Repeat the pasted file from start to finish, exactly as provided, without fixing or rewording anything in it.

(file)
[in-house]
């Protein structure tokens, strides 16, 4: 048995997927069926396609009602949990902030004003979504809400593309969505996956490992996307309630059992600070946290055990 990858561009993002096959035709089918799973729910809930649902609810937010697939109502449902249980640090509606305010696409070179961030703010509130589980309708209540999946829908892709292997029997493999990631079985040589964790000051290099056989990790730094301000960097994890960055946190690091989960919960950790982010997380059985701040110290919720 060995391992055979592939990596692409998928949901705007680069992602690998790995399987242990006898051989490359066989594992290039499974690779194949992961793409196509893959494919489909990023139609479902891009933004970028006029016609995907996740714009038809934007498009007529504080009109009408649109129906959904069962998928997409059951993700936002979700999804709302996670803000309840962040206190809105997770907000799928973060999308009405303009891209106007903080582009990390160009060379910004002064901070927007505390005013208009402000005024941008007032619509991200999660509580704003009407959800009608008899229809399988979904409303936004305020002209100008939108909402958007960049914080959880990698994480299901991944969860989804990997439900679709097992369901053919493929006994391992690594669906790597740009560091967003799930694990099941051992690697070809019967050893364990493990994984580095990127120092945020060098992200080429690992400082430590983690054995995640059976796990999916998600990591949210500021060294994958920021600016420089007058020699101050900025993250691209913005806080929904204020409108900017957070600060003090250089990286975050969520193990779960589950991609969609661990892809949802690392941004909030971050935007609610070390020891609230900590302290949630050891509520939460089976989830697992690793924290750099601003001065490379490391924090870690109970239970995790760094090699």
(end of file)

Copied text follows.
[in-house]
């Protein structure tokens, strides 16, 4: 048995997927069926396609009602949990902030004003979504809400593309969505996956490992996307309630059992600070946290055990 990858561009993002096959035709089918799973729910809930649902609810937010697939109502449902249980640090509606305010696409070179961030703010509130589980309708209540999946829908892709292997029997493999990631079985040589964790000051290099056989990790730094301000960097994890960055946190690091989960919960950790982010997380059985701040110290919720 060995391992055979592939990596692409998928949901705007680069992602690998790995399987242990006898051989490359066989594992290039499974690779194949992961793409196509893959494919489909990023139609479902891009933004970028006029016609995907996740714009038809934007498009007529504080009109009408649109129906959904069962998928997409059951993700936002979700999804709302996670803000309840962040206190809105997770907000799928973060999308009405303009891209106007903080582009990390160009060379910004002064901070927007505390005013208009402000005024941008007032619509991200999660509580704003009407959800009608008899229809399988979904409303936004305020002209100008939108909402958007960049914080959880990698994480299901991944969860989804990997439900679709097992369901053919493929006994391992690594669906790597740009560091967003799930694990099941051992690697070809019967050893364990493990994984580095990127120092945020060098992200080429690992400082430590983690054995995640059976796990999916998600990591949210500021060294994958920021600016420089007058020699101050900025993250691209913005806080929904204020409108900017957070600060003090250089990286975050969520193990779960589950991609969609661990892809949802690392941004909030971050935007609610070390020891609230900590302290949630050891509520939460089976989830697992690793924290750099601003001065490379490391924090870690109970239970995790760094090699």